Abstract

Polar mobile organic compounds (PMOC) are highly polar chemicals and tend to accumulate in short water cycles. Due to their properties, PMOC might be partially eliminated by advanced water treatment technologies. The goal of this study is to investigate the rejection of 22 PMOC (highly mobile and persistent) by reverse osmosis (RO) and nanofiltration (NF) membranes. The impact of transmembrane pressure was evaluated through laboratory-scale cross-flow constant pressure filtration tests. Among the investigated experimental conditions, PMOC rejection with NF at eight bars is comparable to values obtained on RO at 15 bars. Negatively charged PMOC are highly rejected by both RO and NF membranes while guanidine-like compounds exhibit higher passage values and are strongly impacted by transmembrane pressure. In order to model the rejection mechanism, decision tree methodology was employed to link PMOC physicochemical properties to rejection values. Based on laboratory-scale results, decision trees were computed and emphasized that the NF rejection mechanism is governed by electrostatic interaction and sieving effects. In contrast, PMOC rejection on the RO membrane strongly depends on the topological polar surface area (TPSA) of the PMOC. This study suggests that micropollutant TPSA should be more investigated in order to describe RO removal efficiency. Moreover, it is shown that the decision tree is a powerful numerical tool in order to reveal the specific sequence leading to micropollutant removal by RO and NF membranes.

INTRODUCTION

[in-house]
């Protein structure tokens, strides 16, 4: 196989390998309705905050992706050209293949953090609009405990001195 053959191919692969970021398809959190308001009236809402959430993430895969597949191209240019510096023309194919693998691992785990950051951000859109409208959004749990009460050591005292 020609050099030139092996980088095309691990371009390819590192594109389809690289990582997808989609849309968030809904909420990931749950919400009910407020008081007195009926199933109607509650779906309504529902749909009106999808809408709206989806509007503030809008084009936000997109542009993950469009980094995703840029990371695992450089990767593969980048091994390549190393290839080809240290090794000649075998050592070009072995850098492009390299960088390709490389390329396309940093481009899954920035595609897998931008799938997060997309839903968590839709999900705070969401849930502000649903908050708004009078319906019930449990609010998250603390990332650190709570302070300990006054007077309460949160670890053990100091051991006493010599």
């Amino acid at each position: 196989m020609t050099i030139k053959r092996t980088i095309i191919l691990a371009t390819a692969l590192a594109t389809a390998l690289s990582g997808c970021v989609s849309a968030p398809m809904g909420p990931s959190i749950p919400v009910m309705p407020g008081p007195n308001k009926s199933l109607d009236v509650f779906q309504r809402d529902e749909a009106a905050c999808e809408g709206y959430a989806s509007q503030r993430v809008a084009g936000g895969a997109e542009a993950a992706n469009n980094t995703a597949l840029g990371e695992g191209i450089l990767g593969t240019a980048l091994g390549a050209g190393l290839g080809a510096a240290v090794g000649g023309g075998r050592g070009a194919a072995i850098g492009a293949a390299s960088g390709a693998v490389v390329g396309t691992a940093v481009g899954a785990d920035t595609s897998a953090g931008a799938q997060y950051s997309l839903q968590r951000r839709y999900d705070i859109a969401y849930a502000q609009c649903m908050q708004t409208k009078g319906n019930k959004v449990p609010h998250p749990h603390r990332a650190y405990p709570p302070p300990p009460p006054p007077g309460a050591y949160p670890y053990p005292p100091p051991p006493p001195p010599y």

Polar mobile organic compounds (PMOC, referred to also as persistent mobile organic compounds) are highly polar chemicals and tend to accumulate due to their low degradation properties and slow adsorption kinetics in short water cycles (for example in de facto reuse systems) (Benotti et al. 2009; Reemtsma et al. 2016; Albergamo et al. 2019; Reemtsma et al. 2019). Depending on their toxic effects PMOC might be extremely problematic and discussions are ongoing to implement the REACH registration (Registration, Evaluation, Authorization and Restriction of Chemicals) of the identified toxic PMOC (Neumann 2017). In addition, due to their high polarity these compounds are challenging to analyse in water samples and innovative analytical methodologies have been recently developed in order to narrow the knowledge gap of PMOC (Bieber et al. 2017; Deeb et al. 2017; Montes et al. 2017; Gago-Ferrero et al. 2018). Recently, Schulze et al. (2019) classified the PMOC in three categories based on their detection frequency in EU water samples and awareness. For example p–toluenesulfonic acid (defined as a priority 2 compound) is frequently detected at high concentrations and its toxicity should be deeply evaluated (Glowienke et al. 2005). Due to their properties, PMOC might be partially eliminated by advanced technologies such as activated carbon adsorption, membrane and advanced oxidation processes (Kalberlah et al. 2014; Gaur et al. 2018). However, only 41% of drinking water treatment plants in Europe use advanced treatment processes, underlining a potential risk for consumers regarding these compounds (Neumann & Schliebner 2017). Membrane processes such as reverse osmosis (RO) and nanofiltration (NF) might be good technological solutions to reject PMOC and to protect both consumers and water resources. Indeed, several research works have already demonstrated that RO and NF processes are able to remove compounds of emerging concern (CEC) such as endocrine-disrupting compounds (EDCs) and pharmaceuticals (PhACs)/personal care products (PPCPs) (Al-Rifai et al. 2011; Shojaee Nasirabadi et al. 2016; Kim et al. 2018). Globally, studies relate rejection efficiency with compound characteristics (such as solute molecular weight, size, geometry, charge, and hydrophobicity), water quality (pH, solute concentration, temperature, inorganic and organic water matrix), membrane properties (permeate flux, molecular weight cut-off, pore size, electrostatic charges, salt rejection) and operating filtration conditions (membrane fouling, porosity, cross-flow velocity and transmembrane pressure). As recently reviewed by Kim et al. (2018), the retention of CECs by RO membranes is governed by steric exclusion while high rejection might be observed when adsorption due to hydrophobic interactions and attraction due to electrostatic interactions occur for NF. In addition, more polar (dipole moment above 3 D) and hydrophilic compounds (log D < 2) are less rejected by NF membranes (Van der Bruggen et al. 1999; Nghiem et al. 2005).